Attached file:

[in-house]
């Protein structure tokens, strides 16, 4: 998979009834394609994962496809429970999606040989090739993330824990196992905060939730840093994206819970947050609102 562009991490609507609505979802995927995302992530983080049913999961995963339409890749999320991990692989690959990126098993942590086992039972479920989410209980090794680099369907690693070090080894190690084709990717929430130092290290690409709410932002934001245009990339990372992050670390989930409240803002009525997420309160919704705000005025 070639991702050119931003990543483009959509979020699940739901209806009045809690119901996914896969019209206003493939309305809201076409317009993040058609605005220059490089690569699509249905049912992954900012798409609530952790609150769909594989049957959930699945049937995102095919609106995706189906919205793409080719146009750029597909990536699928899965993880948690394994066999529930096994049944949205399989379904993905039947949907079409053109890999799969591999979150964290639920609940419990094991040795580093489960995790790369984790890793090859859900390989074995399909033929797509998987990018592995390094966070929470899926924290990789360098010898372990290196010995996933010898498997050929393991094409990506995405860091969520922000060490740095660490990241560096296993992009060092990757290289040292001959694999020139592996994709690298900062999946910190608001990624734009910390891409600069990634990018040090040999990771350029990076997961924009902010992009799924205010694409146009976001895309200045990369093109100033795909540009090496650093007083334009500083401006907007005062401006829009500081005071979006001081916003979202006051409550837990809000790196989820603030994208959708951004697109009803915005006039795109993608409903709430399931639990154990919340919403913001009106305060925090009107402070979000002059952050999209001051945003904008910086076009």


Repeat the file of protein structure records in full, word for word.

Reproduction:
[in-house]
């Protein structure tokens, strides 16, 4: 998979009834394609994962496809429970999606040989090739993330824990196992905060939730840093994206819970947050609102 562009991490609507609505979802995927995302992530983080049913999961995963339409890749999320991990692989690959990126098993942590086992039972479920989410209980090794680099369907690693070090080894190690084709990717929430130092290290690409709410932002934001245009990339990372992050670390989930409240803002009525997420309160919704705000005025 070639991702050119931003990543483009959509979020699940739901209806009045809690119901996914896969019209206003493939309305809201076409317009993040058609605005220059490089690569699509249905049912992954900012798409609530952790609150769909594989049957959930699945049937995102095919609106995706189906919205793409080719146009750029597909990536699928899965993880948690394994066999529930096994049944949205399989379904993905039947949907079409053109890999799969591999979150964290639920609940419990094991040795580093489960995790790369984790890793090859859900390989074995399909033929797509998987990018592995390094966070929470899926924290990789360098010898372990290196010995996933010898498997050929393991094409990506995405860091969520922000060490740095660490990241560096296993992009060092990757290289040292001959694999020139592996994709690298900062999946910190608001990624734009910390891409600069990634990018040090040999990771350029990076997961924009902010992009799924205010694409146009976001895309200045990369093109100033795909540009090496650093007083334009500083401006907007005062401006829009500081005071979006001081916003979202006051409550837990809000790196989820603030994208959708951004697109009803915005006039795109993608409903709430399931639990154990919340919403913001009106305060925090009107402070979000002059952050999209001051945003904008910086076009």